I work from home – and I would find it difficult to work any other way. For decades I’ve worked in traditional offices, cubicle-farms, and open-plan work areas. I find them too bright, too loud, too distracting, and in some cases, too depressing to be effective. Working from home offers me a zero-commute, largely stress-free way of working that I really like. I just find it one of the most effective, efficient and enjoyable ways to work.
But there are some caveats.
I’ve read a lot of blogs that talk about how difficult it is to work from home, articles that explain how ineffective home workers are, and how it’s difficult to monitor and manage remote workers. I find those interesting, since I’ve not experienced that. I thought I might take a few moments to explain how I work at home, and the attributes that make this style of working most effective. Every person is different, so perhaps it’s a combination of factors that make working remotely successful for one person and not another.
Personal Work Style
I am a very self-motivated person. I am goal-oriented, which means that when I’m given an assignment, I start a work-back schedule and immediate sort out my time and start working the tasks to get to the goal. And I don’t have to be given a specific goal – if my company gives me the direction they want to go, I’ll make goals that take us both in that direction. That’s a large part of working remotely – you have to be self-motivated.
I also like to focus during certain periods of time. No music, no talking, no e-mail, twitter, or Facebook; no interruptions, just an hour or so of “heads-down” work. I don’t work like that all the time, but when I do, I want that extreme focus available. Working remotely allows me to control the environment enough to do that.
In fact, I don’t like having set tasks to do each day. I can certainly do that kind of work, but I’d much rather work towards a goal, and set up my own tasks.
To work remotely, you’ll need to be self-motivated as well. In many cases, those who work remotely don’t have a daily stand-up meeting or scrum that they are part of. That means no one is watching to see if they are on-task – and for some folks, that allows them not to be as focused as having that pressure of knowing they are being tracked.
You’ll need to be able to stay focused on the work you need to do. It is incredibly easy to be sidetracked when you work remotely. You have to be ruthless about looking forward to the goal, creating a schedule and staying on that schedule. I live and die by my Outlook Tasks. Every e-mail I get is turned into a task if there is anything needed from me. I make those tasks visible to my boss, so he knows at all times what I’m up to without bothering me for status. When I finish the work, I close the task.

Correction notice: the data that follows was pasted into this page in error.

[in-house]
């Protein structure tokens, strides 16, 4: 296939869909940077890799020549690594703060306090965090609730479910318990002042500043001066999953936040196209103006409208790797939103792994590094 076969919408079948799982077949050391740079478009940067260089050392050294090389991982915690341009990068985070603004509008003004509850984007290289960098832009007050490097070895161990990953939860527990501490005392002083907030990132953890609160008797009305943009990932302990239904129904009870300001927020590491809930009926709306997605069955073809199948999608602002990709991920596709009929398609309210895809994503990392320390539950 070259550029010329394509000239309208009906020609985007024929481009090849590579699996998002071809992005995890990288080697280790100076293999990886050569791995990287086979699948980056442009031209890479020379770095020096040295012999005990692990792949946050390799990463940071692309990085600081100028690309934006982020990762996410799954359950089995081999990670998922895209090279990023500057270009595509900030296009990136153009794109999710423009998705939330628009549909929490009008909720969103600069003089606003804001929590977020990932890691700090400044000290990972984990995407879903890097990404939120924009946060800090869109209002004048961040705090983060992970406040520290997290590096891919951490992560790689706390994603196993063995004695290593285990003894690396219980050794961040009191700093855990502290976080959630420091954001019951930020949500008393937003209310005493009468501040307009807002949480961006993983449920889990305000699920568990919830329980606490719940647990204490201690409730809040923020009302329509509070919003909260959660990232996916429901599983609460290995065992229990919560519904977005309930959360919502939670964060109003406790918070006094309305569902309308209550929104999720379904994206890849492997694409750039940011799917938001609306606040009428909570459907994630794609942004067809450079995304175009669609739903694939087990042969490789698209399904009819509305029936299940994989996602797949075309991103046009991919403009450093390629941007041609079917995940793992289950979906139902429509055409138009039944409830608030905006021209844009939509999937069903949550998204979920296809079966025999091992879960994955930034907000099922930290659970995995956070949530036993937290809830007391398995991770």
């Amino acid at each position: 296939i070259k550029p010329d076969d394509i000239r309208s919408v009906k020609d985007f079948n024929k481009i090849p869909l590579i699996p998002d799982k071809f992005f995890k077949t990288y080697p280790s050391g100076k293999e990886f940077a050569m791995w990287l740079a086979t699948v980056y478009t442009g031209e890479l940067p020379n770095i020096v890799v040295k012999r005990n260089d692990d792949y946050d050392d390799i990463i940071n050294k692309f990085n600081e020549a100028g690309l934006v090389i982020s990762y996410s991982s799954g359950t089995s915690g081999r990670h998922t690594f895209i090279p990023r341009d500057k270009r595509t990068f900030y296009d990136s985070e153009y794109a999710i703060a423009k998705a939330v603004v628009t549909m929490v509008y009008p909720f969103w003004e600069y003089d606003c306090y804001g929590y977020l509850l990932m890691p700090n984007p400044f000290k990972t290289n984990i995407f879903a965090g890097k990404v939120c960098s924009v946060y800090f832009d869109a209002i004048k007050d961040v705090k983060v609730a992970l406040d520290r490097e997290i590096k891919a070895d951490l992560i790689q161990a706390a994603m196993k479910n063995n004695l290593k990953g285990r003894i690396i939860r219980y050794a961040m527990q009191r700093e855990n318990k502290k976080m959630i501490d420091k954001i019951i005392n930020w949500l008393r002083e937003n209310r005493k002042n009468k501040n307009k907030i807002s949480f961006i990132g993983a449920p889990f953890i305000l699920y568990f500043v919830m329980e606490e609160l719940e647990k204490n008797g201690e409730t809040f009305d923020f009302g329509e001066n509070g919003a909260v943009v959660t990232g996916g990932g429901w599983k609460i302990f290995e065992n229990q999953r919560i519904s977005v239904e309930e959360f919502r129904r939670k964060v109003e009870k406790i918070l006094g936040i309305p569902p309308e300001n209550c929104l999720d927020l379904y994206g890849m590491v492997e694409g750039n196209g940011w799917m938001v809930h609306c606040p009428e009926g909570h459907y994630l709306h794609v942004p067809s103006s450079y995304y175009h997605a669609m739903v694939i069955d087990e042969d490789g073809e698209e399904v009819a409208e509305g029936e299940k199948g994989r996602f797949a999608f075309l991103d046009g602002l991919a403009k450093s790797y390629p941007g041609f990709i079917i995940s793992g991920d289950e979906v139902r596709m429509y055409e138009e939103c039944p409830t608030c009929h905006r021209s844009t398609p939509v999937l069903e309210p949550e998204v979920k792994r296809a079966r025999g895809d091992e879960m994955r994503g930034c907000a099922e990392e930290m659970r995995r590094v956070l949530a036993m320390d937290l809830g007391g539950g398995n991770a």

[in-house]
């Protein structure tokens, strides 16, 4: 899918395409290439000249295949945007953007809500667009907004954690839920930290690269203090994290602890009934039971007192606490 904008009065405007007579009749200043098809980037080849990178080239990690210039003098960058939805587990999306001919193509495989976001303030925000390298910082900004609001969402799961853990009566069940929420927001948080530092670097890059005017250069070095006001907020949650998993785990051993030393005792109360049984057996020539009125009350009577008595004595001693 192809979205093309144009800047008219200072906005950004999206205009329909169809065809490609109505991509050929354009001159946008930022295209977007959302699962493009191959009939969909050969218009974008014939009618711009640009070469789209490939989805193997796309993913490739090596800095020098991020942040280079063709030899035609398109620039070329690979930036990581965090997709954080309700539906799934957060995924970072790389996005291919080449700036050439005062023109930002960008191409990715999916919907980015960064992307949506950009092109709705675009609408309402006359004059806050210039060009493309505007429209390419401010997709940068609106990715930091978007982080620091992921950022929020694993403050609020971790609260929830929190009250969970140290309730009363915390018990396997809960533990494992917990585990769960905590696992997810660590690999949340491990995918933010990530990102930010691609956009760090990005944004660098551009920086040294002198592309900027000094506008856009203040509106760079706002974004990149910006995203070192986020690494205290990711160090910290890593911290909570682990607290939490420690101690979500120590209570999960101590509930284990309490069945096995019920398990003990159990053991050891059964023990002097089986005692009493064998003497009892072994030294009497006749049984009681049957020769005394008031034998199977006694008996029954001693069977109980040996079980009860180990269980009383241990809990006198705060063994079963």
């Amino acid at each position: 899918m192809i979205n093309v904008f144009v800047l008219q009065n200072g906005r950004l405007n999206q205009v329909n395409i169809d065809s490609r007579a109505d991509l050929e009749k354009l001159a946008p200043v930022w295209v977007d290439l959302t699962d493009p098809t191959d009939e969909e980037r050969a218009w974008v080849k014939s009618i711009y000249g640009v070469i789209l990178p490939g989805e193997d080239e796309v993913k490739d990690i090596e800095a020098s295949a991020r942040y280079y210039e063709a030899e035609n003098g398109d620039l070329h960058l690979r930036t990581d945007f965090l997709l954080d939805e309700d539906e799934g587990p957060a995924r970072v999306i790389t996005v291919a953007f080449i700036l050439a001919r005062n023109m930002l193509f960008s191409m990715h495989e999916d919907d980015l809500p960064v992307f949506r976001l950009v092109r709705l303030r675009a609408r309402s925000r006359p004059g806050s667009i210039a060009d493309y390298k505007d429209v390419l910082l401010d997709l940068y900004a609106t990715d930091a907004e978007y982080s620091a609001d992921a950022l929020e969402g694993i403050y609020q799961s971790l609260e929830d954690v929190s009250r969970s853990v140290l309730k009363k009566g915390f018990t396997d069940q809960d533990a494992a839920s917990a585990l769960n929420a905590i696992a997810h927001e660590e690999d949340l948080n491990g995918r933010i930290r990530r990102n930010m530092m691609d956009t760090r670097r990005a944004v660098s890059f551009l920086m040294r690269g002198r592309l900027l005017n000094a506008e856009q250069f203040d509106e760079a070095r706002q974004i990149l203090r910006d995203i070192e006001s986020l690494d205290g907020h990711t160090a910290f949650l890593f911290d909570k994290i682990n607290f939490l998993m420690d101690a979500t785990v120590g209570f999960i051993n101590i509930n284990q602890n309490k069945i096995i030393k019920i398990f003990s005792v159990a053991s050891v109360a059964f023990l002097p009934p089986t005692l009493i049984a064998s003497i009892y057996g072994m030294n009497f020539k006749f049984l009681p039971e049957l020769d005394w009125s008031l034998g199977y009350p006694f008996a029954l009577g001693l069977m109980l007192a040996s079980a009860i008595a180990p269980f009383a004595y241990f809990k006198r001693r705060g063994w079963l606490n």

You’ll need to be able to be “compartmentalized”. When you’re at work, be at work. When you’re done, shut it off. When you’re working at home, it’s far too easy for those lines to become blurred, and for your home and work life to mix. Some of that is unavoidable, but I minimize it as much as I can. Even my family helps – they know that when I’m in my room that serves as my office with the door closed, I’m not home. I’m at work. Unless it’s an emergency, they treat it as if I’ve left the house.
That doesn’t mean I work 9-5 – far from it. I get up very early, and make coffee, open up the house, and turn on the laptop. I check e-mail (but I don’t answer them yet) social networks, and my RSS feeds (I have several hundred I glance through). When my family wakes up a few minutes later, I stop work, we go for a walk around a pond near our home (about a half-a mile) rain or snow. We come back, I get back to work on the day’s tasks. I stop again, we eat breakfast together, and then my wife is off to work and my daughter is off to school. I’m now ready to start phone calls, client visits, or work on architectures and solutions. When I can I eat lunch, take the dog for another walk, and get back to work. My daughter comes home from school, and I stop and chat with her about her day. She goes off to do her homework, and I get back to work. When my wife gets home in the evenings, I stop work, cook dinner, and then read most nights when I’m not teaching college. On the weekends we go various places around Washington and Oregon, and on Sundays I go to church. I do have to work a weekend here or there, but I don’t work on Sunday – or even open the laptop very often – unless I have to. That’s my schedule, and it suits me not to have to sit in traffic or deal with office politics. I’m most effective this way.